Structures of VDAC1, TSPO and their structural and functional complex (A) Crystal structure of dimeric Bacillus cercus TSPO (PDB ID: 4RYI) bound to PK11195. This structure is in good agreement with dimeric Rhodobacter sphaeroides TSPO (PDB ID:4UC3) and Homo sapiens TSPO structures solved with cholesterol analog PK11195 (PDB ID: 2MGY). Monomers of TSPO are in green and cyan, while PK11195 is in red [29]. (B) Crystal structure of human VDAC1 (PDB ID: 5XDN): (a) Monomeric VDAC1, (b) the dimeric form of human VDAC1. The N-terminal α-helix is in blue, cholesterol is in red, and E73 is in magenta. Cholesterol was manually docked for visual purposes [35]. (C) Proposed model for VDAC1-TSPO-associated functions: (a) In the OMM, VDAC1 and TSPO form dimers and associate with cholesterol. VDAC1 can be associated with hexokinase and anti-apoptotic proteins. TSPO is associated with anti-mitophagy partners to inhibit autophagy. Upon increased [Ca2+], acidification occurs, which in turn increases [ROS]. (b) Increased acidification, Ca2+ or ROS levels lead to VDAC1 oligomerization, concomitant with detachment of VDAC1 and TSPO-associated proteins. VDAC1 oligomers (likely hexamers) now create a large channel allowing the release of cytochrome c (Cyto c) from the IMS to the cytosol, activating apoptosis. TSPO is likely to stabilize the newly formed VDAC1 oligomer. (D) TSPO and VDAC1 sequences with the GXXXG motif labeled, and E73 in VDAC1 and the cholesterol-binding site in TSPO and the ATG8-binding motif (WYAGL, green) are also indicated.
Figure 3
Figure 3
TSPO and VDAC1 are over-expressed in the brains of transgenic mice. (A) Cross-sections of brains from wild-type (WT) and 5XFAD transgenic mice, immunofluorescently stained for TSPO or VDAC1. Formalin-fixed and paraffin-embedded 5 μm-thick brain sections were deparaffinized, rehydrated, and subjected to antigen retrieval in 0.01 M citrate buffer (pH 6.0). For confocal fluorescence microscopic imaging of immuno-stained brain sections from WT and 5XFAD transgenic mice, the tissues were stained with anti-TSPO or anti-VDAC1 antibodies. Nuclei were stained by DAPI. Immunofluorescent staining were performed using mouse anti-VDAC1 (1:1000) and rabbit anti-TSPO (1:500) antibodies, followed by incubation (2 h, 25 °C) with secondary ant-rabbit Alexa-flur-488 or anti-mouse Alexa-Flu 555 (1:1000) antibodies. The cells were then stained with DAPI and viewed with an Olympus IX81 confocal microscope. (B) For immunohistochemistry, endogenous peroxidase activity was blocked by incubating the sections in 3% H2O2 for 15 min, after which the slides were washed and incubated overnight at 4 °C with primary rabbit anti-TSPO antibodies (1:200) and then for 2 h with anti-rabbit (1:500) secondary antibodies conjugated to horseradish peroxidase (HRP). Sections were washed and incubated with the HRP substrate, DAB. Images were collected at 20× magnification using a microscope (Leica DM2500). Non-specific control experiments were conducted using the same protocols but omitting incubation with primary antibodies. Arrows points to β plaques enriched with TSPO-expressing microglia.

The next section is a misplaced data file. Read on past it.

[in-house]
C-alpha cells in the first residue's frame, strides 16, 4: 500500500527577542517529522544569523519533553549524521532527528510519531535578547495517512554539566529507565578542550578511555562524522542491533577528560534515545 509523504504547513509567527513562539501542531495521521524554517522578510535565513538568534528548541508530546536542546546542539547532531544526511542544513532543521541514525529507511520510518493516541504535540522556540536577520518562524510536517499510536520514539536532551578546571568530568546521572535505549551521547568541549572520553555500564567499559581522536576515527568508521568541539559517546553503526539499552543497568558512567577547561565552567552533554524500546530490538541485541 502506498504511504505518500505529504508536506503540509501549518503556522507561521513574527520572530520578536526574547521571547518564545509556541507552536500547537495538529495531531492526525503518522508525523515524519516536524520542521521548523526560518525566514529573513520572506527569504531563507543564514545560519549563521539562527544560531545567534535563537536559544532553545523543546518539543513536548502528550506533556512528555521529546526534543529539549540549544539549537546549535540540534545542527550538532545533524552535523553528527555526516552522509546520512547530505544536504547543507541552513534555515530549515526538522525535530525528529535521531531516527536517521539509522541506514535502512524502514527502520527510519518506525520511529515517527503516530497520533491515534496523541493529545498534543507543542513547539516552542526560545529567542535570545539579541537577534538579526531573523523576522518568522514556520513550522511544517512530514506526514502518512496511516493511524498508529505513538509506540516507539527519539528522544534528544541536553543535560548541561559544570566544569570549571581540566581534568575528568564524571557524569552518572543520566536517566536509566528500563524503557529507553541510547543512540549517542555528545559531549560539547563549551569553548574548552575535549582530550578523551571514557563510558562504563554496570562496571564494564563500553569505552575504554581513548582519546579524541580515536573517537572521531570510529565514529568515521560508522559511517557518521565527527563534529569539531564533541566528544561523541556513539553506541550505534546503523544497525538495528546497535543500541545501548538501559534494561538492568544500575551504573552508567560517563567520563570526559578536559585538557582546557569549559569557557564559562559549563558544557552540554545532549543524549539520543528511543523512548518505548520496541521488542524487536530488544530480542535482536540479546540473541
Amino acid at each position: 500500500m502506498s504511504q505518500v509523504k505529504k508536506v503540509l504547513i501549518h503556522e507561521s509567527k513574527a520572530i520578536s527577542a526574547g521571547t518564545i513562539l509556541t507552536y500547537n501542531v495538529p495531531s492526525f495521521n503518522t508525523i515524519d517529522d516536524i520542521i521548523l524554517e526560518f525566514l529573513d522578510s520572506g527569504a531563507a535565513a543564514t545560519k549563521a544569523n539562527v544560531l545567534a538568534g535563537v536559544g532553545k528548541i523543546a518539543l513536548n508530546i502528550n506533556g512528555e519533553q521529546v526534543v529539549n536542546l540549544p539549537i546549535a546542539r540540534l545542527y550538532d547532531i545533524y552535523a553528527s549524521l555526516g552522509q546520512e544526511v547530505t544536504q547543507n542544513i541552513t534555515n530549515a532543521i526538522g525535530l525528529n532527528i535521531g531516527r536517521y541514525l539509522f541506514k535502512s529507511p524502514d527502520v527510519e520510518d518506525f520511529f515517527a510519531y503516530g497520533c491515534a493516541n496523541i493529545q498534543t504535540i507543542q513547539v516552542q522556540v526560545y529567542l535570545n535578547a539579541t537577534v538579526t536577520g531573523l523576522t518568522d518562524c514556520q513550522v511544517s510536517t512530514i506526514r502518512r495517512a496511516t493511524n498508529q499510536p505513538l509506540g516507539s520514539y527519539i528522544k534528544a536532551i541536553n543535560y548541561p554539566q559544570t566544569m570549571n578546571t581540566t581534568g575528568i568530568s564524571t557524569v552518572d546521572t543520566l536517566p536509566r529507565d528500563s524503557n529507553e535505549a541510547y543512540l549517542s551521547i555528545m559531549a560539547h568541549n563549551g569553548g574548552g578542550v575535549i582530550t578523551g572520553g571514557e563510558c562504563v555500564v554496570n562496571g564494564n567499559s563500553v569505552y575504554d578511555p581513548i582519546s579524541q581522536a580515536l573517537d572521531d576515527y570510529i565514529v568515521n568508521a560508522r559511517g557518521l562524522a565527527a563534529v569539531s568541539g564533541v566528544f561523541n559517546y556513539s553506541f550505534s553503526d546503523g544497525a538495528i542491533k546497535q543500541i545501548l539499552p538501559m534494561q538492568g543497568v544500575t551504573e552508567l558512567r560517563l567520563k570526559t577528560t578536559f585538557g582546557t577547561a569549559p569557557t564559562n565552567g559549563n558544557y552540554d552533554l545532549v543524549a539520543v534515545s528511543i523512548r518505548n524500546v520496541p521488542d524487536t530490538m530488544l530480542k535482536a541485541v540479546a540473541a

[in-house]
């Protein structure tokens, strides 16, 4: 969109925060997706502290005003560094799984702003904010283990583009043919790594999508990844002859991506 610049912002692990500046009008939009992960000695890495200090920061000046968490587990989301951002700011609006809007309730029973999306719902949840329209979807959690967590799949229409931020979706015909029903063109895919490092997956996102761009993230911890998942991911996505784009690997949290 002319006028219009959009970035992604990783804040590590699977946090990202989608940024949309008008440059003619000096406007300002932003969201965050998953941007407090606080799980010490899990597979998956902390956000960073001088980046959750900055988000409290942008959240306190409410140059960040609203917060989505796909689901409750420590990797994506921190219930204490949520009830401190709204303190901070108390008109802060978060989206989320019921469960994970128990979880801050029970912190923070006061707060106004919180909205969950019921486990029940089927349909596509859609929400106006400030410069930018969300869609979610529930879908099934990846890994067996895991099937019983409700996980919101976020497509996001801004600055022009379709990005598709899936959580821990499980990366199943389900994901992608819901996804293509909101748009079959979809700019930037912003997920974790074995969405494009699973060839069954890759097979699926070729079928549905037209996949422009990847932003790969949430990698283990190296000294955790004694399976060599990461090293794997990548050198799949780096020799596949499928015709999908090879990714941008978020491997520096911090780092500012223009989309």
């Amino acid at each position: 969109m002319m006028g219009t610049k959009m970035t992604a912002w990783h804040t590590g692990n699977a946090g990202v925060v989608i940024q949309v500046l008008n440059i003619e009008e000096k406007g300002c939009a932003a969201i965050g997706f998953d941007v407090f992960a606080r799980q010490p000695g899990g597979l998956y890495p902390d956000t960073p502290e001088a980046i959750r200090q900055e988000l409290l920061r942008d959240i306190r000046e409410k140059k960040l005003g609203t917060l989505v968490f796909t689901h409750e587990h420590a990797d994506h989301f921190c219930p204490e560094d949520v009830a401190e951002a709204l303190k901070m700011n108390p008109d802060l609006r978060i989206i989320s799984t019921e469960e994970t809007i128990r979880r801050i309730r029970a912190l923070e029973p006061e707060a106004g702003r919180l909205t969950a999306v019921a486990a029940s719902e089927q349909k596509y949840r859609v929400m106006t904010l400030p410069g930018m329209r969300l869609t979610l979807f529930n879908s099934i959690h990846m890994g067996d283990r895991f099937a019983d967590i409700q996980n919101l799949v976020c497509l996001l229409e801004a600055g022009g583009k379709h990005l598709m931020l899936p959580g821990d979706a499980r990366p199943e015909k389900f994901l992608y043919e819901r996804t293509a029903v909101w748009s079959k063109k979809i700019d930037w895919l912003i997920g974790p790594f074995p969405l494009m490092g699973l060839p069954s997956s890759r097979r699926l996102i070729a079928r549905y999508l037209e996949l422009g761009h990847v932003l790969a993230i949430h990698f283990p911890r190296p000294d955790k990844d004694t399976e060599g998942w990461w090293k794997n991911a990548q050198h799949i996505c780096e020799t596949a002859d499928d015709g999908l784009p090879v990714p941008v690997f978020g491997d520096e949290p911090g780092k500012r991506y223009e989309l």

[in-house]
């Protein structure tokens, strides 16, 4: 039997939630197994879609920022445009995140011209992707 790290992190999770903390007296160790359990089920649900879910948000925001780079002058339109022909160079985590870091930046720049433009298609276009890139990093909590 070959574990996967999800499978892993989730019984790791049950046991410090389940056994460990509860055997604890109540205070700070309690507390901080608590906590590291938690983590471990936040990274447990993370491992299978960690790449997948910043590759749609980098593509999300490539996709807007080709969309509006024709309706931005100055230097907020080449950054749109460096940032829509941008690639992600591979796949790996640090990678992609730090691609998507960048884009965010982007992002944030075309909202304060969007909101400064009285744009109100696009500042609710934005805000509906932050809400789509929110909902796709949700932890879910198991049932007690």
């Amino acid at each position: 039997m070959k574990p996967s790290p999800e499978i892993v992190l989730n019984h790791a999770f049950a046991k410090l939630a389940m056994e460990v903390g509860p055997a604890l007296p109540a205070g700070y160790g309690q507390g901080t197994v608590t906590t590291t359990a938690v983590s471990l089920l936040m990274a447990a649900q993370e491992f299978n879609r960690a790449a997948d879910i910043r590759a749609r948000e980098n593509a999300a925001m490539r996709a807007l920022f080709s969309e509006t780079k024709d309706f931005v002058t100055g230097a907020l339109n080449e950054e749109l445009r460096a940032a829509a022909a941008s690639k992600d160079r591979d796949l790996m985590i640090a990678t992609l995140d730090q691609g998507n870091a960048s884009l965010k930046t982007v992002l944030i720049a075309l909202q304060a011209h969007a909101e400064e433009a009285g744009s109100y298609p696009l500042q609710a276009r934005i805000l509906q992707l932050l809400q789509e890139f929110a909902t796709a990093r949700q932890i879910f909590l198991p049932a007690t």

Figure 3
Figure 3
TSPO and VDAC1 are over-expressed in the brains of transgenic mice. (A) Cross-sections of brains from wild-type (WT) and 5XFAD transgenic mice, immunofluorescently stained for TSPO or VDAC1. Formalin-fixed and paraffin-embedded 5 μm-thick brain sections were deparaffinized, rehydrated, and subjected to antigen retrieval in 0.01 M citrate buffer (pH 6.0). For confocal fluorescence microscopic imaging of immuno-stained brain sections from WT and 5XFAD transgenic mice, the tissues were stained with anti-TSPO or anti-VDAC1 antibodies. Nuclei were stained by DAPI. Immunofluorescent staining were performed using mouse anti-VDAC1 (1:1000) and rabbit anti-TSPO (1:500) antibodies, followed by incubation (2 h, 25 °C) with secondary ant-rabbit Alexa-flur-488 or anti-mouse Alexa-Flu 555 (1:1000) antibodies. The cells were then stained with DAPI and viewed with an Olympus IX81 confocal microscope. (B) For immunohistochemistry, endogenous peroxidase activity was blocked by incubating the sections in 3% H2O2 for 15 min, after which the slides were washed and incubated overnight at 4 °C with primary rabbit anti-TSPO antibodies (1:200) and then for 2 h with anti-rabbit (1:500) secondary antibodies conjugated to horseradish peroxidase (HRP). Sections were washed and incubated with the HRP substrate, DAB. Images were collected at 20× magnification using a microscope (Leica DM2500). Non-specific control experiments were conducted using the same protocols but omitting incubation with primary antibodies. Arrows points to β plaques enriched with TSPO-expressing microglia.